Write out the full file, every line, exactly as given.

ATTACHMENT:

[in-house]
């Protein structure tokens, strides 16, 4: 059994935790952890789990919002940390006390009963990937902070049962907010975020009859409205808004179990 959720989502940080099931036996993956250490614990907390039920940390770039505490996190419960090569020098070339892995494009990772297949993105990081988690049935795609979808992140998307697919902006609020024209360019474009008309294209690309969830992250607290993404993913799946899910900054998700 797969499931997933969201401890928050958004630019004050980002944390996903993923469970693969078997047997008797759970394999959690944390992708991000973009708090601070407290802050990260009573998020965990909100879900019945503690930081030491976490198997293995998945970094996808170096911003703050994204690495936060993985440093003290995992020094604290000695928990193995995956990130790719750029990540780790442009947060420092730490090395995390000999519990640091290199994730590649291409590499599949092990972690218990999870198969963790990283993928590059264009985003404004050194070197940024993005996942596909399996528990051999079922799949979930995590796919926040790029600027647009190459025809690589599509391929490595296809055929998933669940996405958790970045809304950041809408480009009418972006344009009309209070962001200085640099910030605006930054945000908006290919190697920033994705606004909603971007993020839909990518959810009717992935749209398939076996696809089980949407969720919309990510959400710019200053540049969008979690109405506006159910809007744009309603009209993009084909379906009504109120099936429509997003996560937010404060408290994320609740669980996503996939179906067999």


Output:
[in-house]
């Protein structure tokens, strides 16, 4: 059994935790952890789990919002940390006390009963990937902070049962907010975020009859409205808004179990 959720989502940080099931036996993956250490614990907390039920940390770039505490996190419960090569020098070339892995494009990772297949993105990081988690049935795609979808992140998307697919902006609020024209360019474009008309294209690309969830992250607290993404993913799946899910900054998700 797969499931997933969201401890928050958004630019004050980002944390996903993923469970693969078997047997008797759970394999959690944390992708991000973009708090601070407290802050990260009573998020965990909100879900019945503690930081030491976490198997293995998945970094996808170096911003703050994204690495936060993985440093003290995992020094604290000695928990193995995956990130790719750029990540780790442009947060420092730490090395995390000999519990640091290199994730590649291409590499599949092990972690218990999870198969963790990283993928590059264009985003404004050194070197940024993005996942596909399996528990051999079922799949979930995590796919926040790029600027647009190459025809690589599509391929490595296809055929998933669940996405958790970045809304950041809408480009009418972006344009009309209070962001200085640099910030605006930054945000908006290919190697920033994705606004909603971007993020839909990518959810009717992935749209398939076996696809089980949407969720919309990510959400710019200053540049969008979690109405506006159910809007744009309603009209993009084909379906009504109120099936429509997003996560937010404060408290994320609740669980996503996939179906067999």